Jean Curtis, who lived for about 47 of her 66 years just north of Bartlett, said cost and the risk of more flooding keep her from rebuilding.
She used to sit on her back porch, coffee in hand, and watch the sun rise over the Loess Hills.
Four days before Memorial Day, she went back to her former home. She walked in to find that thieves had stolen tools, the copper pipes beneath the kitchen sink, an air conditioning unit and light fixtures.
Wires hung from open holes, and she started crying.
Curtis has used the $20,000 in funds from the Federal Emergency Management Agency to take out a loan on a house 32 miles away, in Shenandoah, where her children and grandchildren live.
She is on schedule to repay her mortgage by the time she's 96.
'I don't have much faith in the corps'
TEKAMAH, Neb. — Wally and Bev Lydick of rural Tekamah consider themselves among the flood's fortunate.
Their house stayed dry and they stayed put, though about a dozen neighbors fled.
The Lydicks lost a year's worth of corn and soybean production to flooding on 360 of their 1,000 acres of farm ground, along with 63 acres of pine, spruce and walnut riverine habitat.
They strongly support legislation proposed by U.S. Rep. Steve King, R-Iowa, to require the U.S. Army Corps of Engineers to permanently lower its three big reservoirs to create room for the magnitude of water that swept down the basin last summer. Reps. Jeff Fortenberry and Lee Terry, both R-Neb., are co-sponsors on King's bill.
“If Fortenberry and King want to be remembered, this is how,” Bev Lydick said. “They can change the Corps of Engineers' Master Manual.”
The Master Manual is the corps' guidebook for managing the river to reduce the risk of flooding, and other purposes.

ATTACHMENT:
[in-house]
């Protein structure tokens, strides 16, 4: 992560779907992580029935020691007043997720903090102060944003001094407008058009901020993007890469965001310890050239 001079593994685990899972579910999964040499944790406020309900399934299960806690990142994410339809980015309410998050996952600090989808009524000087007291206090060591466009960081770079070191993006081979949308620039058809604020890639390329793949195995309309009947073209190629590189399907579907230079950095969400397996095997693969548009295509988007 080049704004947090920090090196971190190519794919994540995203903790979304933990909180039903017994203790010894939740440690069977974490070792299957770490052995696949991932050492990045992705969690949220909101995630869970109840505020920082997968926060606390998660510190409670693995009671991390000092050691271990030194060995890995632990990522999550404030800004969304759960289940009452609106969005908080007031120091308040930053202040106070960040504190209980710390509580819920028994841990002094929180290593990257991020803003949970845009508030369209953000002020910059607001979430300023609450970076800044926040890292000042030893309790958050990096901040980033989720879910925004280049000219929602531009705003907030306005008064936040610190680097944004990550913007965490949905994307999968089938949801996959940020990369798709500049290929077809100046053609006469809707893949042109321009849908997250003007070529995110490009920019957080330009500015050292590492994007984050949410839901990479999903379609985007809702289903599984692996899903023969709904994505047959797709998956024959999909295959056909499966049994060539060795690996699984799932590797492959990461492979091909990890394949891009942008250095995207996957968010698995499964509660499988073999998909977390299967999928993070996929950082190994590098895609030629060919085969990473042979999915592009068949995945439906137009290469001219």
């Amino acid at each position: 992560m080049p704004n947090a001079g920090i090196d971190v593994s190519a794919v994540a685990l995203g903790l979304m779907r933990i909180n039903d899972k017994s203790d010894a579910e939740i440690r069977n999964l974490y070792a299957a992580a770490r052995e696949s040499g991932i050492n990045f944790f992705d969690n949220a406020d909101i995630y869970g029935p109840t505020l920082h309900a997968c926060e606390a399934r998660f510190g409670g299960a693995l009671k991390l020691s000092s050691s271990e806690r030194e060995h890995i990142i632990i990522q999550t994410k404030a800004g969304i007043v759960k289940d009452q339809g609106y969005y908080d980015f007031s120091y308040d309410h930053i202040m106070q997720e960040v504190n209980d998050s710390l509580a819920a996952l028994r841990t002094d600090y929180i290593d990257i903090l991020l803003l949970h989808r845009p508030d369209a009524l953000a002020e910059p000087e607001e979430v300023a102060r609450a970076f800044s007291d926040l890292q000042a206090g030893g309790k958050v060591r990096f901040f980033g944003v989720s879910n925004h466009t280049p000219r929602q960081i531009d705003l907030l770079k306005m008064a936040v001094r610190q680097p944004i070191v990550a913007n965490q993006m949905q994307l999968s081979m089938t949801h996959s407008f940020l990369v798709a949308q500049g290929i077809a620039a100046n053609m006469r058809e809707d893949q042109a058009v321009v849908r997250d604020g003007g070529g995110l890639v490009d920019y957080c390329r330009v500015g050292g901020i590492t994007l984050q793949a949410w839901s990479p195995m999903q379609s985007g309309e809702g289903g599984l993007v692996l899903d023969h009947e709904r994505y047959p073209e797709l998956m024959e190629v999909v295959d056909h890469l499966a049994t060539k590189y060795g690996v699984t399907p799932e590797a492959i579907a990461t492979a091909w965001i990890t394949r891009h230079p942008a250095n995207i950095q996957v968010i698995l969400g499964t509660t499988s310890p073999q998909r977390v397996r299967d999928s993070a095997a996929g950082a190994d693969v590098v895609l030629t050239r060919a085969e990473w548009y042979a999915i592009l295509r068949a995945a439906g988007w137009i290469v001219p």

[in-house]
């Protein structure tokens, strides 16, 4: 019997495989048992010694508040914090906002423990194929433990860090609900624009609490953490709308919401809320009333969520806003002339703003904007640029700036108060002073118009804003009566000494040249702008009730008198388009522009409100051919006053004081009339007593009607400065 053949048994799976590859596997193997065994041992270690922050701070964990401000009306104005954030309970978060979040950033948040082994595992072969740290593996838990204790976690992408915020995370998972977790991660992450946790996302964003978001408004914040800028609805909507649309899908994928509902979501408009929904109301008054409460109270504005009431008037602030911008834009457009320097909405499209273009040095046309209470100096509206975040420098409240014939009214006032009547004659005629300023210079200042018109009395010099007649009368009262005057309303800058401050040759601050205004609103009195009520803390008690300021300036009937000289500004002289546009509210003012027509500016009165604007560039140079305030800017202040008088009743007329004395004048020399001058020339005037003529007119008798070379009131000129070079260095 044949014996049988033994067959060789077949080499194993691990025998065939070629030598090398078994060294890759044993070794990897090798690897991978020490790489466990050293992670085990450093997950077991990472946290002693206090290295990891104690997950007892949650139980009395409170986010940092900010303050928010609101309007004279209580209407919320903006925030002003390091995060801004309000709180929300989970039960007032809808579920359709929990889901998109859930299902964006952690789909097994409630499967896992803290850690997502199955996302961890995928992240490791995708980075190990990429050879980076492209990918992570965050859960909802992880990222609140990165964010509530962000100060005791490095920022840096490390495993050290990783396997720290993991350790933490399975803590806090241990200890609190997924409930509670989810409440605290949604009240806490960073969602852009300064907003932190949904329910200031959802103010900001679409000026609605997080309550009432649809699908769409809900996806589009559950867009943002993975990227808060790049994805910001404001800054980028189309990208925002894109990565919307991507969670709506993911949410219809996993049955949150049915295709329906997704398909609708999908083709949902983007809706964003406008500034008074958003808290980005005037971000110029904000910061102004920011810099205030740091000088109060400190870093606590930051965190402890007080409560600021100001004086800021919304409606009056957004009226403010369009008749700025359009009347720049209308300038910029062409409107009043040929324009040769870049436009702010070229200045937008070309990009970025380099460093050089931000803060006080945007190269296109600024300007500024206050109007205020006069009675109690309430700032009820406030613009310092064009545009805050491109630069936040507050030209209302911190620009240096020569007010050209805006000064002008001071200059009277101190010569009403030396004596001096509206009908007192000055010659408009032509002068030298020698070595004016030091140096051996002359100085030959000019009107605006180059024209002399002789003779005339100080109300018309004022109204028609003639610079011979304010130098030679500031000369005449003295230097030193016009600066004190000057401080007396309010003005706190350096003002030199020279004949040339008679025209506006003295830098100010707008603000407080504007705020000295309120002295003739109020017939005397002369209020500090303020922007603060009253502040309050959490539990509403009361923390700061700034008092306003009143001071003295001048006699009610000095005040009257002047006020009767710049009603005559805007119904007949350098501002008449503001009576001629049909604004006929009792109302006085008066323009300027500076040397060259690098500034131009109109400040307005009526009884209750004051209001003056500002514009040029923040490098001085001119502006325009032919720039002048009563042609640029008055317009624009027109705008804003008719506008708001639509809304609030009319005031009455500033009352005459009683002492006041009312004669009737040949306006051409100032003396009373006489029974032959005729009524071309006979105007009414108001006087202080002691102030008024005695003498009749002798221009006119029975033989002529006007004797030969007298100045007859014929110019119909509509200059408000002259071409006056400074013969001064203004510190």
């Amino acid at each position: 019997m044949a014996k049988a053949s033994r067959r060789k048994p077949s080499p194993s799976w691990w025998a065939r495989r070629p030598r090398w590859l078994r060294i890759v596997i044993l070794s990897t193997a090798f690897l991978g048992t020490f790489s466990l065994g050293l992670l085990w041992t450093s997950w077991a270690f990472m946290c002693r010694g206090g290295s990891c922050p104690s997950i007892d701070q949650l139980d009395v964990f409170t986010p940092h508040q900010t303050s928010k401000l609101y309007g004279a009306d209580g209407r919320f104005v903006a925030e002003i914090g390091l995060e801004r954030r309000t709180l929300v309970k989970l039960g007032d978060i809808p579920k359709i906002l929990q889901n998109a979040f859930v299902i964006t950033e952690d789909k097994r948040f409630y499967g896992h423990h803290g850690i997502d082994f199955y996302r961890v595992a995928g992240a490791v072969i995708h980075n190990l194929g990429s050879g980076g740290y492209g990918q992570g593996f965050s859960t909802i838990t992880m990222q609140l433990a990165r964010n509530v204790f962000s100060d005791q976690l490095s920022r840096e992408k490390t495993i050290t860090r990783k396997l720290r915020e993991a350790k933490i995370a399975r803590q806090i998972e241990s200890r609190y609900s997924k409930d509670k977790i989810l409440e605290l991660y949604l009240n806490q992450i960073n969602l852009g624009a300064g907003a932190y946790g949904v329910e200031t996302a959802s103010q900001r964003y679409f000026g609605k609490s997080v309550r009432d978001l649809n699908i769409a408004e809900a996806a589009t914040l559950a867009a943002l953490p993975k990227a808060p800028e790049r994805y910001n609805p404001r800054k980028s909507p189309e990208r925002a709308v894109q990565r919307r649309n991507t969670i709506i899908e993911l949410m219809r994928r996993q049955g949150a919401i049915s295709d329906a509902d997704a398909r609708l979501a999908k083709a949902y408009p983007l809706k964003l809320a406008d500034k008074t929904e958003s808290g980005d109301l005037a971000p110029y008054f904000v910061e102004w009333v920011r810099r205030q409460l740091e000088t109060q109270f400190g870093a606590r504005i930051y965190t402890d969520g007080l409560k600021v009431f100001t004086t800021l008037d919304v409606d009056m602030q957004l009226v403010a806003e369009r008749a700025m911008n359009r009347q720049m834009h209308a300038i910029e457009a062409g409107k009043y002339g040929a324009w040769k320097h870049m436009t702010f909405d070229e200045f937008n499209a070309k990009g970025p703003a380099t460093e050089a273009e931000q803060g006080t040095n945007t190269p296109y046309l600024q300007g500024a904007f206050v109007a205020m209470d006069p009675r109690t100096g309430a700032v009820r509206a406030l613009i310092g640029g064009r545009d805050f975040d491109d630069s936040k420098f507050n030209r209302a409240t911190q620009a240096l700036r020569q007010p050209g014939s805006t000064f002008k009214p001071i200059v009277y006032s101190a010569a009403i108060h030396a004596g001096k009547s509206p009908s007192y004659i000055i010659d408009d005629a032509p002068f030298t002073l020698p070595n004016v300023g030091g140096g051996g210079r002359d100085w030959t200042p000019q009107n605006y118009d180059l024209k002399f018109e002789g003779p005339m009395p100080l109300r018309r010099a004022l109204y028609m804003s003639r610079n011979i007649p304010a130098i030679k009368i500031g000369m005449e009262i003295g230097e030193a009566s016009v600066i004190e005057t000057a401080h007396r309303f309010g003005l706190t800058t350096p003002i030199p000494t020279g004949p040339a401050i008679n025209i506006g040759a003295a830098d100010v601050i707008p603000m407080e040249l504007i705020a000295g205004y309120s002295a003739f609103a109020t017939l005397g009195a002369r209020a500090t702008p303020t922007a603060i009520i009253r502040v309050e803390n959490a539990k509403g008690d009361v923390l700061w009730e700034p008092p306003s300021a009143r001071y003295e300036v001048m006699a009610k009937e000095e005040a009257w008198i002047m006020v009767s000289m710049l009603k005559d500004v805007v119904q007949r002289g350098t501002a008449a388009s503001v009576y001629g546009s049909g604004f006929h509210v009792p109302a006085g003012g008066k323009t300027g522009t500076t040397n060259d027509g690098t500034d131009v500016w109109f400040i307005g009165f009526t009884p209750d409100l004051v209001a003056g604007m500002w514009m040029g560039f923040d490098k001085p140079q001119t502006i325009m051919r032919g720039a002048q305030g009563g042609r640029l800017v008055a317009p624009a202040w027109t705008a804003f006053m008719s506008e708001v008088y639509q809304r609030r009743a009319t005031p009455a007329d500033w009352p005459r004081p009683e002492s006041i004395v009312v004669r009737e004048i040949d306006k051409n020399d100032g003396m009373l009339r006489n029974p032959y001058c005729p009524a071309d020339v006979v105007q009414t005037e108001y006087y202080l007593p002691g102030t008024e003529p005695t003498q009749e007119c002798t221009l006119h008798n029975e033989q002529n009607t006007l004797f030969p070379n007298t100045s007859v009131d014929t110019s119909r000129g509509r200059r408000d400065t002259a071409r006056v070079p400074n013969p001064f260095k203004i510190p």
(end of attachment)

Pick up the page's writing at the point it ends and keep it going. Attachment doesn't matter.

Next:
The Lydicks said Missouri flood flows during 2010 should have been reason enough to release more water from reservoirs during the winter of 2010-11, as a precaution against another summer of high water.
They worry that Congress will neglect the bill as flood memories fade. “I don't have much faith in the corps,” Wally Lydick said.
Lydick Farms lies on a big knob of land poking toward Iowa. The Missouri makes a lazy bend around the knob, loosely bordering Lydick land on the north, east and south.
Wally Lydick's family has farmed this bottomland since before Nebraska was a state. He recalls the sound of dynamite and pile drivers in the 1950s, when Army engineers created the river's nearby navigation channel.
“We love water,” Bev Lydick said, “when it's where it's supposed to be.”
Floodwater didn't rush across their farm. It oozed its way up fields of newly planted corn and soybeans, eventually yellowing and submerging young plants.
The Lydicks' neighbors started moving out of their farm homes over Memorial Day weekend 2011. Farmers launched around-the-clock convoys, ferrying cattle and stored corn to dry land.
Harbor 671, a housing development of about 50 dwellings upstream from the Lydicks, became a ghost town.
A year ago today, the Lydicks completed a ring of sandbags piled 2 or 3 feet high around their home.
They became an island, population 2, plus Gus the dog, assorted deer, raccoons, skunks and seemingly millions of toads.
Wally Lydick paddled a canoe across a submerged cornfield just steps from his house.